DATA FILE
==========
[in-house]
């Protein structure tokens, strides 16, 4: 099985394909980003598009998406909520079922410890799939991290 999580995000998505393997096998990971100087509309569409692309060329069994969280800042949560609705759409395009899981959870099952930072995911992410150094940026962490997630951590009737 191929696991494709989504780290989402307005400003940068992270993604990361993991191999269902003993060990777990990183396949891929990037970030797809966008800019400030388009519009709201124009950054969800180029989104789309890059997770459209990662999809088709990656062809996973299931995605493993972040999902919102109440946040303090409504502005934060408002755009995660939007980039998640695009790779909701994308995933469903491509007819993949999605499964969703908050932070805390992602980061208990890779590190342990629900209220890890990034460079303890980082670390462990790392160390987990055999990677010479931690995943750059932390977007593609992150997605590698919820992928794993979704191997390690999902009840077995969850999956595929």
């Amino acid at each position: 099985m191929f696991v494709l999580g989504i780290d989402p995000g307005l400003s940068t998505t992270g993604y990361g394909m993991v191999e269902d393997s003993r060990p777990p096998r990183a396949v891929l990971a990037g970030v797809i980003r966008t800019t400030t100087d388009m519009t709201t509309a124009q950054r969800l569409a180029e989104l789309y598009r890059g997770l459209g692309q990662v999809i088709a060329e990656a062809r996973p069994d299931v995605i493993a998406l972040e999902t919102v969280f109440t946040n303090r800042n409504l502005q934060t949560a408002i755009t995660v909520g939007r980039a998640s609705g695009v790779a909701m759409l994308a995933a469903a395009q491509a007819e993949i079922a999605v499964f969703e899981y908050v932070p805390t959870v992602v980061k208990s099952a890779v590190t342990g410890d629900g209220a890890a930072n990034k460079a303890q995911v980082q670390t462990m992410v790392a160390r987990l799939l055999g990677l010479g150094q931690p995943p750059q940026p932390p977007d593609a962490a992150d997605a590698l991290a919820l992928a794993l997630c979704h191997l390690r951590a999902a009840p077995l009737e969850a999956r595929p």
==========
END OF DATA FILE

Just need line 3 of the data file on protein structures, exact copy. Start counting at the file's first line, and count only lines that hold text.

């Amino acid at each position: 099985m191929f696991v494709l999580g989504i780290d989402p995000g307005l400003s940068t998505t992270g993604y990361g394909m993991v191999e269902d393997s003993r060990p777990p096998r990183a396949v891929l990971a990037g970030v797809i980003r966008t800019t400030t100087d388009m519009t709201t509309a124009q950054r969800l569409a180029e989104l789309y598009r890059g997770l459209g692309q990662v999809i088709a060329e990656a062809r996973p069994d299931v995605i493993a998406l972040e999902t919102v969280f109440t946040n303090r800042n409504l502005q934060t949560a408002i755009t995660v909520g939007r980039a998640s609705g695009v790779a909701m759409l994308a995933a469903a395009q491509a007819e993949i079922a999605v499964f969703e899981y908050v932070p805390t959870v992602v980061k208990s099952a890779v590190t342990g410890d629900g209220a890890a930072n990034k460079a303890q995911v980082q670390t462990m992410v790392a160390r987990l799939l055999g990677l010479g150094q931690p995943p750059q940026p932390p977007d593609a962490a992150d997605a590698l991290a919820l992928a794993l997630c979704h191997l390690r951590a999902a009840p077995l009737e969850a999956r595929p």